I tried to talk to Emma, but she was now virtually living in the barn with the dog and refused to come out.  Because the dog got agitated when I got too close, I was now resigned to talking to her from the outside.  She would talk to me briefly through the wooden slats of the barn.  She did not look well, her skin pale and translucent, and she had dark circles around her eyes.  I felt like the barn was now a prison cell, the slats may as well have been iron bars separating me from my wife, with the dog as some kind of psuedo jailor, watching my every move. 

I pleaded with Emma to come out – I told her I was sorry for losing my temper and for the terrible things I’d said.  She said she was sorry too, but needed to care for the dog.  One night, in darkness and howling wind, when I went out to the barn to tell her that all the chickens were dead, I saw the oil light swinging from the ceiling of the barn in the draught, and as I approached, momentarily saw Emma talking to the dog, my vision obscured by the slats and poor light.  Only she was not talking like you would talk to an animal.  It was like a conversation, and..I heard another voice, not Emma’s.  As if another person was in the barn with them.  As I got nearer, for a fleeting moment the oil lamp above swayed and cast dim light over the dog.

I could have sworn I saw the facial features of a human on the beast, and not that of a dog. The face had a familiarity too, that I could not place.  But the lamp quickly swung back again and when the light returned to it once more, what I saw in the shadows was just the face of the filthy black dog.

Emma listened quietly through the wooden slats of the barn when I gave her the news about the chickens.  She did not seem to care.  She looked sick now too, her skin now had a rash and had broken out in red sores all over her face, neck and arms. She looked terrible. I begged her again to come out of the barn. There was some kind of terrible sickness loose on our farm.  And it had all started with that fucking dog.  

Emma told me not to worry, that she was fine and would be fine. She didn’t look fine.  She looked far from fine. I held her dry fingers through the wooden slats of the barn that separated me from my wife, under the watchful eye of the dog. That night, as the wind howled outside our farmhouse, I checked my face, neck and body for signs of the rash and the sickness that had gripped our farm.  I found nothing.

Emma died the following day.  That morning, I took matters into my own hands, and in howling wind and darkness, kicked open the door to the barn holding a loaded 12 gauge, the gun I kept locked away for foxes and vermin that had plagued our farm over the years.  The dog went berserk, barking and snarling at me, foam and froth spewing from its dirty mouth. But it was too weak to come at me, and strangely, it seemed to be aware of the gun.

I scooped Emma up who was now too sick to resist and I carried her back to the farmhouse.  She felt like a bag of bones in my arms.  I covered her with a blanket and tried to give her some water.  Her face was covered with sores and her blonde hair had now gone brittle and dry.  Before she passed, she regained consciousness and put her hand to my face. I asked her why? And she said I’d understand.   She cried, and then I cried. Tresspasses from long ago were forgiven. 

Late that afternoon, in howling wind and darkness I buried my wife Emma on the hill about a quarter of a mile from the farm, according to her wishes.  And her grave had another next to it.  That of our long dead child, Ruby.  Only there seemed to be something wrong with her grave.  It did not look the same as it should.  The same as I remember.  I had not been up here in a long time, and the secret Emma and I buried here long ago was the sorrow we could no longer speak of.  Even accidents carry intolerable burdens.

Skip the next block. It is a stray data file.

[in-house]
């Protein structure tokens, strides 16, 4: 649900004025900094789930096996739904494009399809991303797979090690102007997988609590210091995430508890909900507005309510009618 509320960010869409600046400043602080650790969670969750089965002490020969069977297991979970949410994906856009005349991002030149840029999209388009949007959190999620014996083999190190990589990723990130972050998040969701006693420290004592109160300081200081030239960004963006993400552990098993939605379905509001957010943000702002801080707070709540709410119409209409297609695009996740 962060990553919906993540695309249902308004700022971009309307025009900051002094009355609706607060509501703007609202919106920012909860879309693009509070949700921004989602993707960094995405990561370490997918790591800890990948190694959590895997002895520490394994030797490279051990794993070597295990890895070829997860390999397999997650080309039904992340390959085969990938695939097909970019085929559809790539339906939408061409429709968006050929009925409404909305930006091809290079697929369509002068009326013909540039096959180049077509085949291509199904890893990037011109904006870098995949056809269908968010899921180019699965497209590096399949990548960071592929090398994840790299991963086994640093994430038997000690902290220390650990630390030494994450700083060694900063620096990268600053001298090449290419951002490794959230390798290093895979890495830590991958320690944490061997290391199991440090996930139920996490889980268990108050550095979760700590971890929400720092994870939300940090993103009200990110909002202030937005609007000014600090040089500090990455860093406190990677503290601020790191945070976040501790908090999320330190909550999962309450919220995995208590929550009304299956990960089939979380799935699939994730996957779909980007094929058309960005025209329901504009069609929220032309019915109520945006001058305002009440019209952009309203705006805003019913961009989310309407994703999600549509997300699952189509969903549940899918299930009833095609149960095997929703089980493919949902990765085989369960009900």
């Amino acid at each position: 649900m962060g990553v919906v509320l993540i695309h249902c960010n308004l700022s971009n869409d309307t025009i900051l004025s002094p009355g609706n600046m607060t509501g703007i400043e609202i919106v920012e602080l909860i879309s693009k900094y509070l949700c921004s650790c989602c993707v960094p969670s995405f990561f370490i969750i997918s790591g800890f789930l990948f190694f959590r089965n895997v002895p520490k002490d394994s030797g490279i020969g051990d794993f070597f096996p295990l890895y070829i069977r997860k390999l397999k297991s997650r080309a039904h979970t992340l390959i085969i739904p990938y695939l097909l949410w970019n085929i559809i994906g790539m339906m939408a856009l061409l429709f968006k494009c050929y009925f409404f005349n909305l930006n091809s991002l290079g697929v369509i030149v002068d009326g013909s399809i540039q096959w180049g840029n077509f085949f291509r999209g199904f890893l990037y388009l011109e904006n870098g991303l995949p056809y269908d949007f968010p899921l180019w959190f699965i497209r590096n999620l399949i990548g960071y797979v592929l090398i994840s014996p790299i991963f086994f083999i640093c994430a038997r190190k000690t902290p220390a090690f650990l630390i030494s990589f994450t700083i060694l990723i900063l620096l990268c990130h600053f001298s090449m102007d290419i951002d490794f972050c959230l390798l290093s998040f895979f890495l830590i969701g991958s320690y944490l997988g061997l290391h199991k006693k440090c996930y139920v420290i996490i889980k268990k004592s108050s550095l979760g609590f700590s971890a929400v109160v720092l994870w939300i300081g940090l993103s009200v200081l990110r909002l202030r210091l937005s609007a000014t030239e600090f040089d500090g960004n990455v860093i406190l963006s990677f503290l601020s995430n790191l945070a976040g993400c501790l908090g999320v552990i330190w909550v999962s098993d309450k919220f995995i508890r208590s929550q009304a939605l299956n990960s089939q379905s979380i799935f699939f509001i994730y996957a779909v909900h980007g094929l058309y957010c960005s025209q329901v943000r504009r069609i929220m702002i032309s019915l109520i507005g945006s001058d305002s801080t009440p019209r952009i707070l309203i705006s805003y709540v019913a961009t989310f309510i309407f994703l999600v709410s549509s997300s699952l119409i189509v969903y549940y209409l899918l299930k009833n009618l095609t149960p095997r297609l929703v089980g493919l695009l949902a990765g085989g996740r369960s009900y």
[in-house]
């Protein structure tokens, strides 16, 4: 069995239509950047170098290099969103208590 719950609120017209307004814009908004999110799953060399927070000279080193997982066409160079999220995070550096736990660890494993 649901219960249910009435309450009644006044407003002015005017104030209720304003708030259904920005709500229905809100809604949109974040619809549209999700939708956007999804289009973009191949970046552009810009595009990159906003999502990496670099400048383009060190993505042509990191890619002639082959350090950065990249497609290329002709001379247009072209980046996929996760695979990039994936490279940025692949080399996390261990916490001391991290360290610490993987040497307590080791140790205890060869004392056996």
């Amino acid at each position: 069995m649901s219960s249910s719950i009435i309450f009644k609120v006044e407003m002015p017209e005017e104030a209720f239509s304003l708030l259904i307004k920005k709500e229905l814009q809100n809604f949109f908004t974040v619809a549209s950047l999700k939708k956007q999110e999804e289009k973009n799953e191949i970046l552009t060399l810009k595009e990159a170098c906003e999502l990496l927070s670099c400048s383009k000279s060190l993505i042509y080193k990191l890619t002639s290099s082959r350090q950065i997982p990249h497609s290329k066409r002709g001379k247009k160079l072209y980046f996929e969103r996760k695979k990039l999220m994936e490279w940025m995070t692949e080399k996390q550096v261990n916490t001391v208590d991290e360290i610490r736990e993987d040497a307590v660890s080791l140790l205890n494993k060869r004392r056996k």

That night my grief turned to rage.  As I spilled through the front door of the barn, the dog must have sensed my wrath and had managed to drag itself from the hay where it had laid for weeks to the very back of the barn, where it was to make its last stand.  In the climax of the face-off, the dog stopped snarling and we locked eyes and shared something between us.  A moment. The dog looked calm and closed its eyes. 

I didn’t hear the blast, but the barn lit up like a firecracker, the force ripping splinters through the back door and the recoil of the shotgun surged through my chest in a painful wave. Just before the dog’s breath gave out in the dimness of the swaying oil lamp above, I witnessed its body begin to morph in front of my very eyes.  The shoulders and head began to distort, change and mould like clay.  Only it was not clay. It was skin.  Human skin.  Then I saw a head forming, then shoulders and hands – tiny hands.  For a brief moment, I saw Ruby, looking at me, her dainty hands and milky skin as beautiful as I remember them to be.  Then I was looking at Emma, only Emma from times long past, before the accident that took the warmth out of her smile and the light from her eyes.  I fell to my knees next to her, exhausted and distraught, my hand holding hers. Before she closed her eyes and slept, she raised her head and whispered lightly in my ear.  

I burned the remains of the dog the following day and watched from a distance as the smoke coils spired high into the sky from the bonfire.  The wind seemed to ease and the darkness lifted from the farm in the following days and weeks.  I wanted to leave, but couldn’t.  The secrets and the sickness here are in my custody.  The farm is my burden now and I must wait. 

I knew it would come back when the winds changed and started blowing in colder again from the North.  Just as she’d said it would. It came limping onto our land just as before, its coat matted and oily, from places unknown and it carried an injury.  A wound to its rear leg.  When it got closer and fell down in exhaustion in the front yard, I saw the wound looked like a gunshot.

I heard Emma’s whispered words repeat in my head: ‘when it comes back, heal the dog and she’ll come back

I prepared the barn, repaired the doors and set up camp next to the dog in the hay.  Soon after, my face and hands began to itch and hurt and I grew tired. But I won’t leave the dog.  In the long hours of darkness and cold we listen together to the howling wind outside. We share thoughts and communion.  

Soon, the dog will tell me what I must do.

End.